Architect of Joy, Engineer of Dreams
Junie Janette Harris '04
By Sarah Valente
Moving from construction manager on large-scale commercial and residential projects to tour company manager for immersive entertainment productions, Junie Janette Harris 83’s career trajectory has been unusual. Over the years, Junie has managed to blend her skills in two seemingly disparate fields into a career that has her traveling the world…in the company of queens and monsters.
After a year of managing the tour of the Bridgerton-inspired experience The Queen’s Ball, Junie now finds herself in Paris, where she is helping to bring to life a new immersive production, based on the hit show Stranger Things. Talking with Junie, it doesn’t take long to recognize that she’s a force of nature; the energy and enthusiasm that she brings to her work and her commitment to mentoring the next generation of entertainment industry professionals light up any room she enters.
A Blueprint for Success
Managing the development of commercial buildings from the ground up and shepherding the transfer of a major theatric spectacular from one urban hub to the next – each requires the ability to see the big picture while applying laser focus to the smallest details. Both tasks call for the capacity to handle myriad moving parts and deal with countless glitches. Both require someone who is creative, strategic, and efficient – qualities that Junie Harris possesses in abundance. She explains, “Everything starts with project management. First you identify the end goal, then you develop a layout for the task, step by step.” Firmly believing that project management is the single most important skill for success in any field, Junie says, “If you can’t manage what’s in front of you, you can’t move forward.”
Junie also maintains that an effective leader must be able to navigate workplace politics with grace. In high school, she interned with the Marion Barry Youth Leadership Institute (MBYLI), founded to train District of Columbia youth in the concepts of leadership and self-development. The MBYLI training model emphasizes practical experience and a holistic approach to developing leaders. Junie was placed with the DC Department of Recreation. She reflects, “That year had a profound effect on my leadership style. I honed my public speaking skills and learned how to function in a political climate.” It was also an experience that opened Junie’s eyes to the importance of internships – and the mentors who guide interns to success.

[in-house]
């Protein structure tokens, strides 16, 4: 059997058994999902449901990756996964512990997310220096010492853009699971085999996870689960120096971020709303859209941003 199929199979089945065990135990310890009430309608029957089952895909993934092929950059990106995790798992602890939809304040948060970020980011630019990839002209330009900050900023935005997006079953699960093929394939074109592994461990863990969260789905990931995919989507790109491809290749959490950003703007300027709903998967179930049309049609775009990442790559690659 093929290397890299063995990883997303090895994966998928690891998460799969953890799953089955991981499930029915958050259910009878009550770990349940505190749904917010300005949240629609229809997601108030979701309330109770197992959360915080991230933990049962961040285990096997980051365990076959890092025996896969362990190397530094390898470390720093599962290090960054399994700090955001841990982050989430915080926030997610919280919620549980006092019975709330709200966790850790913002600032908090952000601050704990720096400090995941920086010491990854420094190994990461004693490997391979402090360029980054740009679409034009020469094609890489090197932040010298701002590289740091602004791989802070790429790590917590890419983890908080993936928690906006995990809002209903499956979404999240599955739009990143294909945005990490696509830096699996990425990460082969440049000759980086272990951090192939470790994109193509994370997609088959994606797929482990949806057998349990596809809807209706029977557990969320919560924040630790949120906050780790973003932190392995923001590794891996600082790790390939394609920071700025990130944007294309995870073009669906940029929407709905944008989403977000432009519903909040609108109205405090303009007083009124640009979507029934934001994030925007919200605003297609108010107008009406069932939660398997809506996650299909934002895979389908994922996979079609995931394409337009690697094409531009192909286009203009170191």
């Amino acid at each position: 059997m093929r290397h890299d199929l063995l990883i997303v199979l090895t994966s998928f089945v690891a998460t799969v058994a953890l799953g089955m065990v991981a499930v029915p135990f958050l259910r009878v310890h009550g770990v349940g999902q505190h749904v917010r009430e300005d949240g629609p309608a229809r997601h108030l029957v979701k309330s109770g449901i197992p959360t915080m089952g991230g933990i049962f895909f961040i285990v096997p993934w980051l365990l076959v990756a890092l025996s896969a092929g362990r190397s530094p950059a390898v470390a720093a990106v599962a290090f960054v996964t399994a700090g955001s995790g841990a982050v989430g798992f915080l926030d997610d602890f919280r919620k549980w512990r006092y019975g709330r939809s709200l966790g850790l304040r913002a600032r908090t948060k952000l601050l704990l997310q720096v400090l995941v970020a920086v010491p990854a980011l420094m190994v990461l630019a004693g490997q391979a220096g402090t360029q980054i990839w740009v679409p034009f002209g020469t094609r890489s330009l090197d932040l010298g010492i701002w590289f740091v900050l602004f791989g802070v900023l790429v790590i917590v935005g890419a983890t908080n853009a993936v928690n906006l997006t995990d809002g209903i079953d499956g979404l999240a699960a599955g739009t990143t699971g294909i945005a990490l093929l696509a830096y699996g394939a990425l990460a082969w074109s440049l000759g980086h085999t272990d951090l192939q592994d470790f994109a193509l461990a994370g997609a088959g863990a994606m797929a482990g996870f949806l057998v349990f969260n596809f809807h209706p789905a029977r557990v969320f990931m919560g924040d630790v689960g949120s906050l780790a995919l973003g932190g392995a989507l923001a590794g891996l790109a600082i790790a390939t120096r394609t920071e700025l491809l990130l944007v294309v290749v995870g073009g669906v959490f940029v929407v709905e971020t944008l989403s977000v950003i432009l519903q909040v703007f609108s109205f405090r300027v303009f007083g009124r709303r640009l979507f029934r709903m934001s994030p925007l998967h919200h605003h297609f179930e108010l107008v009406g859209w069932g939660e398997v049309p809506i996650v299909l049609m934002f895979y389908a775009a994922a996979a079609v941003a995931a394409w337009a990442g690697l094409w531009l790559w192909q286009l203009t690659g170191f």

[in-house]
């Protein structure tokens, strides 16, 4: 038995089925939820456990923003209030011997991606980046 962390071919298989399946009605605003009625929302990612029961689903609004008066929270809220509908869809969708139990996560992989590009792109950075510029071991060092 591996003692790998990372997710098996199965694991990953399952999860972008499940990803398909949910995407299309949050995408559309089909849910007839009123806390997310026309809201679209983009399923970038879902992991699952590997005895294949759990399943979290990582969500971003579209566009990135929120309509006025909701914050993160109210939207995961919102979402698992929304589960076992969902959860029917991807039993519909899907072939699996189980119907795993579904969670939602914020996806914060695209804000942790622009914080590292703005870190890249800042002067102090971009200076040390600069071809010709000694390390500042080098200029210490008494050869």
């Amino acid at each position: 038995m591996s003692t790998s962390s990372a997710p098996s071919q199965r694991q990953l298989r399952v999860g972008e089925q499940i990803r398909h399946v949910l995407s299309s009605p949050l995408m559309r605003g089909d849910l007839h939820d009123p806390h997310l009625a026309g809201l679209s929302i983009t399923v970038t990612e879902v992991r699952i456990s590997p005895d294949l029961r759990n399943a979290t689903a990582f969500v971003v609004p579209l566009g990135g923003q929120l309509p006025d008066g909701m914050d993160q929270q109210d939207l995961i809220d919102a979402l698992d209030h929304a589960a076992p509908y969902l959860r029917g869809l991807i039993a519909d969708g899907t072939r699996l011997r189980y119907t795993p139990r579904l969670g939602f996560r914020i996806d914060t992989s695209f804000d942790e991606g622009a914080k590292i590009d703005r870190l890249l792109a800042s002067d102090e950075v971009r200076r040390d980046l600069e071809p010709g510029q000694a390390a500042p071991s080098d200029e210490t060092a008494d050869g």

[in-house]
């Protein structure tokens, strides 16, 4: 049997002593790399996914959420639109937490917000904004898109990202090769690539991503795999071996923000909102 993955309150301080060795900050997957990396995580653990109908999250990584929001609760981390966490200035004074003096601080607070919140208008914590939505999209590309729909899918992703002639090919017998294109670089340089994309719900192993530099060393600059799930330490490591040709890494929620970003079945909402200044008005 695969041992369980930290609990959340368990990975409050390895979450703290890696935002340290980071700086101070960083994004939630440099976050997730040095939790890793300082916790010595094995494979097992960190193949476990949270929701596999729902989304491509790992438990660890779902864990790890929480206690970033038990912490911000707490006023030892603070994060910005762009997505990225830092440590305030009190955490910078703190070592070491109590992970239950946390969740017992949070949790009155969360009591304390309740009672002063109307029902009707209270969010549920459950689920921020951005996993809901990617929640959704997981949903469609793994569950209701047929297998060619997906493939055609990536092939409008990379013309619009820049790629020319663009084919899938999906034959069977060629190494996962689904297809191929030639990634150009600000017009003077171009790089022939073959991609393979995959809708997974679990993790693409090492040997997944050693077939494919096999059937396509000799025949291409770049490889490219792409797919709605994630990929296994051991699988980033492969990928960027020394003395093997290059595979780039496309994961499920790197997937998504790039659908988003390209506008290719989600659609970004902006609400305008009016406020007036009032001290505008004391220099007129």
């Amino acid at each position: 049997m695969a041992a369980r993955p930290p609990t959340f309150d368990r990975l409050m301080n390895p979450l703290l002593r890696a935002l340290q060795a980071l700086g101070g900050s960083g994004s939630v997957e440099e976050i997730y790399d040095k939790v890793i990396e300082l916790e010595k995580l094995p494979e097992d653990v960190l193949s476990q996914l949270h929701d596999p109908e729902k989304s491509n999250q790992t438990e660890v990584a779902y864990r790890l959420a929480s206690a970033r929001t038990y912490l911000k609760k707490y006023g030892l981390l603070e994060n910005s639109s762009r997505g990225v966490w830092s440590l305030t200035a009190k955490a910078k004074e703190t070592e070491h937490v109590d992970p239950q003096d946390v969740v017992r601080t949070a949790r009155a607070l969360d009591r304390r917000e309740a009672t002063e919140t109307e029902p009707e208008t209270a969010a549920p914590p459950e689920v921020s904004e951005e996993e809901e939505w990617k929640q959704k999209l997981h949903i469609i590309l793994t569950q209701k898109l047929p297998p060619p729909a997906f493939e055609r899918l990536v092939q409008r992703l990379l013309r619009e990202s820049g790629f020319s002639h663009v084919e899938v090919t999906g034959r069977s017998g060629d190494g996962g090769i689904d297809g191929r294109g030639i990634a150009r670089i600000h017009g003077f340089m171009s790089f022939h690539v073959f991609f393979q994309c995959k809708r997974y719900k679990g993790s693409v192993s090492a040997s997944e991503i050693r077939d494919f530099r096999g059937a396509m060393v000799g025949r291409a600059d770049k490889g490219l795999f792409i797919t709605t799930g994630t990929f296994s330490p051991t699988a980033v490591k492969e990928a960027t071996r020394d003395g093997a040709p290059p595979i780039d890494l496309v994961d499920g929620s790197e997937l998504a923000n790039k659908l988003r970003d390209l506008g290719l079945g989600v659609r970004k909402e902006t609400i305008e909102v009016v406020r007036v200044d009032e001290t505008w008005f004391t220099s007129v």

After receiving her degree in construction management from Hampton University, Junie spent a decade overseeing nonprofit and for-profit development projects in the nation’s capital. She says, “Driving around DC, I can still see ‘my’ buildings. It’s as if I left my mark on the cityscape. I love that!” In 2000, Junie took the next step on her professional journey by forming her own construction management firm.
Little did she suspect that her career was about to head in a surprising new direction. A friend suggested that Junie apply her project management skills to television and invited her to help as a production assistant on the popular show America’s Most Wanted. A year into her work on AMW, the tragedy of 9/11 occurred. Junie recalls, “I was stuck in New Orleans, filming a segment with crews from DC and New York. The experience that we endured, away from our homes and trying to locate family and friends in the aftermath of that disaster, was terrible and life changing.” She returned to AMW headquarters in Washington with a new sense of purpose. She says, “Working with the show to help locate those responsible for the attacks gave me an understanding of how television can change lives and bring people to justice.” She never looked back.